Future of women in logistics sector

The industry is still largely male-dominated and more needs to be done to reduce the large disparity between men and women

By NUR HANANI AZMAN / Pic source Ninja Van FB pag

MALAYSIAN women make up 33% of positions in senior management teams within companies, however, the same cannot be said for the supply chain and logistics sector as it is still a male-dominated industry.

There is also the perception that the industry is made only for men with all the moving and lifting involved.

Ninja Van Malaysia CEO Adzim Halim believed that the logistics industry as a whole should learn from other sectors and do more to advance gender diversity and inclusion to ensure equal work opportunity.

“At Ninja Van, we implement a gender-neutral recruitment process and promote a culture of meritocracy to ensure we continuously drive equality and inclusivity in the workplace.

“Inclusivity is very important to us, not just in terms of gender but also in racial, educational and cultural backgrounds,” he told The Malaysian Reserve (TMR).

To date, over 15% of Ninja Van Malaysia’s workforce are female in both the management and operations teams.

“We understand the logistics industry is still largely male-dominated and more needs to be done to reduce the large disparity between men and women.

“As such, we are committed to continue pushing for diversity at Ninja Van and will prioritise equal opportunity employment,” Adzim added.

In celebration of International Women’s Day today, Ninja Van’s women employees shared with TMR their experiences.

Driver Gabriella Joachim said the future looks great with the booming online shopping trend and working as a driver gives her flexible working hours.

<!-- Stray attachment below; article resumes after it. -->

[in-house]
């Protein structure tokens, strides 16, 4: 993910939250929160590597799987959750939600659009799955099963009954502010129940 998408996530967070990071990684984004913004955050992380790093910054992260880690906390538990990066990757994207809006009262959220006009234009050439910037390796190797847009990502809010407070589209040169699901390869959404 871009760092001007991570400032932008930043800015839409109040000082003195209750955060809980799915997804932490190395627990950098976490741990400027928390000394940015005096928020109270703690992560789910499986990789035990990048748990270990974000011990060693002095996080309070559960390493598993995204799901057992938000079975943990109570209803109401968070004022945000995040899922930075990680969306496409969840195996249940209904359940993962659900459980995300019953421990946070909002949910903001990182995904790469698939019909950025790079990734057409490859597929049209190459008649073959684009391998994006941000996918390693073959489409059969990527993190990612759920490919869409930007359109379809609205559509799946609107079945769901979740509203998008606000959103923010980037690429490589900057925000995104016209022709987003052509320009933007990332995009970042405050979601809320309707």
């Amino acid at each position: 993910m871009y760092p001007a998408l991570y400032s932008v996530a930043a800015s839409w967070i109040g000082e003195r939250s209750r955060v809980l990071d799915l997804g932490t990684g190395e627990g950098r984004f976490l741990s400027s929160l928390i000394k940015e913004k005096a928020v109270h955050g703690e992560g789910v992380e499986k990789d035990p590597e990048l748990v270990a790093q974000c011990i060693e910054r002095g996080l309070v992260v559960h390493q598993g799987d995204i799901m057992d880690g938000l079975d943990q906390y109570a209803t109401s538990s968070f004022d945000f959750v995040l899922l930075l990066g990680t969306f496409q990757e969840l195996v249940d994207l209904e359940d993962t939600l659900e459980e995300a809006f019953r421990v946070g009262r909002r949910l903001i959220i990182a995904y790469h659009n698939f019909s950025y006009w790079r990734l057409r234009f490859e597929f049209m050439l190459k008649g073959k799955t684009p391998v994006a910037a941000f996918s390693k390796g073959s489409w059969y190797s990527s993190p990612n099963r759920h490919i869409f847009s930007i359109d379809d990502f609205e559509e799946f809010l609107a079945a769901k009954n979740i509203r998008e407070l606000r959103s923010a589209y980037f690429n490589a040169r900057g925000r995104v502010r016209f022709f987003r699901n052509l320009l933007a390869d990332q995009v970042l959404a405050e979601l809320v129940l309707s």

Before joining the industry four years ago, Joachim was a full-time housewife.

“One of the biggest challenges we face in this industry is the high volumes of parcels and when the Movement Control Order was implemented, the spike was almost overwhelming and we have been very busy ever since.

“As such, it has been a taxing time for us but it helps to work with a supportive and great team,” she told TMR.

For Joachim, International Women’s Day is all about appreciating and acknowledging women’s contribution to society and their accomplishments.

Meanwhile, Ninja Van senior team sort lead Nurazlin Sulaiman never thought she would end up in the logistics industry until she took a class on logistics during diploma.

“My lecturer exposed me to the fascinating and interesting world of logistics and I was excited to be able to experience it upon applying for an internship with Ninja Van.

“Logistics is often seen as an industry suited for men due to all the heavy lifting and moving involved, but there is more to the industry than that. I believe there is more being done now to break down barriers for women in the workforce.

“There is nothing that us women cannot do,” she told TMR.

Nurazlin said International Women’s Day is all about celebrating female power and shining a spotlight on inspirational women.

“I believe women who support other women will always be successful,” she added.

Ninja Van fleet manager Syahida Kadir chose to venture into the logistics industry upon graduation and discovered what a diverse industry it was.

“At first, many people were sceptical towards my ability as a female to work in this industry.

“But it has been heartening to see that over the years, people have become a lot more forward-thinking and open-minded about involving women in the workforce,” she told TMR.

She admitted that working in the operations side could be challenging as it is male-dominated.

“Furthermore, this job may also be physically taxing — with the warehousing materials and managing heavy parcels — so we need to shape up and prove that women can also excel here.

“International Women’s Day to me is all about recognising and praising women around the world for their achievements and contributions to society,” she said.